Columbia Sportswear Co
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Consumer Discretionary : Textiles, Apparel & Luxury Goods | Mid Cap Blend
Company profile

Columbia Sportswear Company is an apparel and footwear company. The Company designs, sources, markets and distributes outdoor lifestyle apparel, footwear, accessories and equipment under the Columbia, Mountain Hardwear, Sorel, prAna and other brands. Its geographic segments are the United States, Latin America and Asia Pacific (LAAP), Europe, Middle East and Africa (EMEA), and Canada. The Company develops and manages its merchandise in categories, including apparel, accessories and equipment, and footwear. It distributes its products through a mix of wholesale distribution channels, its own direct-to-consumer channels (retail stores and e-commerce), independent distributors and licensees. As of December 31, 2016, its products were sold in approximately 90 countries. In 59 of those countries, it sells to independent distributors to whom it has granted distribution rights. Contract manufacturers located outside the United States manufacture all of its products.

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UPDATE: Amazon's cashier-less technology heading to NYC airports but other retailers will pass, experts say

2:52 pm ET March 12, 2020 (MarketWatch)

By Tonya Garcia, MarketWatch

Just Walk Out technology, used in the Amazon Go stores, is now available for other retailers to purchase

Cibo Express Gourmet Markets will launch Inc.'s "Just Walk Out" cashier-less technology at its stores in Newark Liberty Airport on March 16, but experts say other retailers will take a pass on adding it to their stores.

Cibo Express Gourmet Markets is part of OTG, a privately held travel hospitality group. The company will open a cashier-less store in LaGuardia Airport as well.

"Starting next week, travelers in the busy Newark Liberty Terminal C will no longer have to assess store lines to determine if they can quickly grab that snack, bottle of water, or travel essential they need before their flight," said Dilip Kumar, vice president of physical retail and technology at Amazon, in a statement.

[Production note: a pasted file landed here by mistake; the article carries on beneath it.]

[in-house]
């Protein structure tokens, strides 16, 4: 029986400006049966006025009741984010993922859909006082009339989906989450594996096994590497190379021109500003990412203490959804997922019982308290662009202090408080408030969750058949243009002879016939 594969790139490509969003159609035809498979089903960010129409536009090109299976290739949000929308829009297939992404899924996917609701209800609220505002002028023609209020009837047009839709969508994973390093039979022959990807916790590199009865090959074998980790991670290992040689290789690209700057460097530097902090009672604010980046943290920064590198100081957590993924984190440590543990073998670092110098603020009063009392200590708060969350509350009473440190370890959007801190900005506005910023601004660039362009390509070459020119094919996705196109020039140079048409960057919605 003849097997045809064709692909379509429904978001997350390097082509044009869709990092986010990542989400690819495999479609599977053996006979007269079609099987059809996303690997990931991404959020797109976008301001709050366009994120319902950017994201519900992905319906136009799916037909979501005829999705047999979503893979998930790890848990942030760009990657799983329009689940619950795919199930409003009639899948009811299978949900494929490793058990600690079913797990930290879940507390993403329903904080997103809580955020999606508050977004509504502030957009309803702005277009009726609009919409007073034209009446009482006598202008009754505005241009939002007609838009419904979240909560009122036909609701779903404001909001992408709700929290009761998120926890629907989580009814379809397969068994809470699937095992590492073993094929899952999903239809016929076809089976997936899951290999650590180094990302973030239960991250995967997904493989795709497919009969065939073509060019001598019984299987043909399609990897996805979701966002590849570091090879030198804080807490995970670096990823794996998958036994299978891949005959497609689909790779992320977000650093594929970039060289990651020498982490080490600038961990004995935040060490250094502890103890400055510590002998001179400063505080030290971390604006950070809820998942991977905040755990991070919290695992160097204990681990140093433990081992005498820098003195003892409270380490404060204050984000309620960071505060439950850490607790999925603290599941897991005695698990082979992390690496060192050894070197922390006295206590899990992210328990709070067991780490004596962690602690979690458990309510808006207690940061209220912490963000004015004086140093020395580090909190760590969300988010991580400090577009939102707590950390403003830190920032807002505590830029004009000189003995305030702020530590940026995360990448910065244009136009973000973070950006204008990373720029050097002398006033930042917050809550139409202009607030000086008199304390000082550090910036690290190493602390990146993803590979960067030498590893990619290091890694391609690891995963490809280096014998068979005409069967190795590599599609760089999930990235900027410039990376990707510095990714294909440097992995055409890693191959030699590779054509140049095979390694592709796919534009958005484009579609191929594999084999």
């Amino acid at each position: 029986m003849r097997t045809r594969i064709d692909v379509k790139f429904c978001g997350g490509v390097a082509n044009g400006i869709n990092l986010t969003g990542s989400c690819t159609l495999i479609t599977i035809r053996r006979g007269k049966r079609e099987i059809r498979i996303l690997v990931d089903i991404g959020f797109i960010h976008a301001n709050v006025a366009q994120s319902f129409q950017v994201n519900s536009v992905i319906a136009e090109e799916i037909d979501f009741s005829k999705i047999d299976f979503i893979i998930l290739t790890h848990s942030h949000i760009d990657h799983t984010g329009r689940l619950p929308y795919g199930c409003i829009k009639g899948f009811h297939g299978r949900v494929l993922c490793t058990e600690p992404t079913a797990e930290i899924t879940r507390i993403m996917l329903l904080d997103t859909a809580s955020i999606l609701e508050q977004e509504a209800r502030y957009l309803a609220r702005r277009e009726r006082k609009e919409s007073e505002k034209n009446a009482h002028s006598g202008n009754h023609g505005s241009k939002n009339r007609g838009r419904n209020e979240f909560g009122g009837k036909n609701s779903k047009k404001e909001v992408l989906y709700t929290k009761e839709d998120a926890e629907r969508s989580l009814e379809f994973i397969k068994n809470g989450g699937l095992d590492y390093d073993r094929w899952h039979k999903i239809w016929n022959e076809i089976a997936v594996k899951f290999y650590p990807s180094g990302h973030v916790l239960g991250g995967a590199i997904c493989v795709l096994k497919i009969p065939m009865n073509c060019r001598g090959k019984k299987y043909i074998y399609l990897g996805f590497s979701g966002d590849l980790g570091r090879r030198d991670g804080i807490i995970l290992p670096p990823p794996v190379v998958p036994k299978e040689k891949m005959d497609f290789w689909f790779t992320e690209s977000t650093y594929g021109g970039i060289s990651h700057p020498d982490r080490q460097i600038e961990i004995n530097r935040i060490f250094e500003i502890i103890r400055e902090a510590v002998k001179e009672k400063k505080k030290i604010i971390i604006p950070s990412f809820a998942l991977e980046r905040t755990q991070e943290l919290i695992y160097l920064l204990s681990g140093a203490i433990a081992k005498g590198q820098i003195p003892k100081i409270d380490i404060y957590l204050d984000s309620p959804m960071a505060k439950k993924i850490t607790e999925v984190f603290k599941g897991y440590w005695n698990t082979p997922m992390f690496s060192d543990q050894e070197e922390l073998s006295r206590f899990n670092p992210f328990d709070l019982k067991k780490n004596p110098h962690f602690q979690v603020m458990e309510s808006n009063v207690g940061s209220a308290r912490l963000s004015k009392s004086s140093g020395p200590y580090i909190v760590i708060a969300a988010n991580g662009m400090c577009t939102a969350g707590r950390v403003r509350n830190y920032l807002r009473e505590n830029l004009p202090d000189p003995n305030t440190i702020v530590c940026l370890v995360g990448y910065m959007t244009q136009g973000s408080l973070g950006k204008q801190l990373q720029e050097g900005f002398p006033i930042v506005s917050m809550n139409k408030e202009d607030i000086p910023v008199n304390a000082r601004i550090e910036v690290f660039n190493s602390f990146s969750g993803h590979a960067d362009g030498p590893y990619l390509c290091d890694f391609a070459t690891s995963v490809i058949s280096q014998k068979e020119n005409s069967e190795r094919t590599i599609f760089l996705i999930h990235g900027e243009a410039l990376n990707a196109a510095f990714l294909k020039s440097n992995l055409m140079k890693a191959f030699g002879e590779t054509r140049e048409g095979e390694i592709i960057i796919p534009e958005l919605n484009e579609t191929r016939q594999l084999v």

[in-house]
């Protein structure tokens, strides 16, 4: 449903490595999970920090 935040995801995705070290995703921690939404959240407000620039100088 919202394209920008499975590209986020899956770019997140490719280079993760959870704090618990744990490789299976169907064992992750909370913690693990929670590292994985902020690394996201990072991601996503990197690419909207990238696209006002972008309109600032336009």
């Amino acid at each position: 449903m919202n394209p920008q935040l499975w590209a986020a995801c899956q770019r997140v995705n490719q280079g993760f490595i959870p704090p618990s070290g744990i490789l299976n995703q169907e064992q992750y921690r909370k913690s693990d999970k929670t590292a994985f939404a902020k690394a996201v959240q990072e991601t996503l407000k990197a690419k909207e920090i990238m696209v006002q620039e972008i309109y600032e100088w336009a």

Amazon (AMZN) announced on Monday ( that it was making the technology, currently used at its Go stores, available to other retailers.

Read:Walmart may cut store hours to combat coronavirus and says a Kentucky associate has tested positive (

Amazon says the technology takes "as little as a few weeks" to install in existing stores, and the company can work with construction plans for new stores and remodels. Any customer service needs will be handled by the retailer directly.

Experts say the problem isn't with the installation process.

"I think their big challenge will be to persuade companies that they are not supporting their biggest competitor by partnering with Amazon on something like this," said Sucharita Kodali, analyst at Forrester.

"There are enough other alternatives to cashier-less commerce technologies that the imperative to work with Amazon wanes every day."

Others say retailers are focused on technology that enhances stores in other ways.

Samuel Mueller, chief executive of Scandit, thinks retailers are more focused on ways to upgrade the supply chain and operations in their stores rather than revamping them for a grab-and-go experience.

See:Boot Barn sales could decline if the oil price war heats up, analysts say (

Scandit is a "computer vision" software company that provides barcode scanning on smartphones among other products and services.

"Retailers are waking up to the reality that the key to winning the omnichannel war is to leverage the device in consumers' hands," Mueller said.

"After being squeezed by online giants like Amazon for over a decade, do retailers really want to hand over core customer interactions - including the transaction itself - to those same giants?"

David Marcotte, senior vice president of insights at Kantar, thinks the issue boils down to dollars and cents. This technology, which he has worked on for many years, is very expensive. There are alternatives that offer the convenience customers want without the high cost, he told MarketWatch.

"Self-checkout has improved greatly," he said. "Scan-and-go technology, pickup solutions; there are lots of things that make money. This one doesn't."

Watch:How 5G could revolutionize manufacturing and retail

For OTG, the issue is checkout speed in an environment where customers are in a rush.

"OTG has always embraced technology as a means of optimizing the airport experience so that we can give our guests their time back," said Rich Blatstein, chief executive of OTG, in a statement.

Starbucks Corp. (SBUX) announced last month ( that it has also partnered with OTG on technology that will bring items to customers at arrival and departure gates.

Amazon stock is up 2.6% over the past year. Starbucks is down 7.8%. And the S&P 500 index is down 8.3% for the period.

-Tonya Garcia; 415-439-6400;

(END) Dow Jones Newswires

March 12, 2020 14:52 ET (18:52 GMT)

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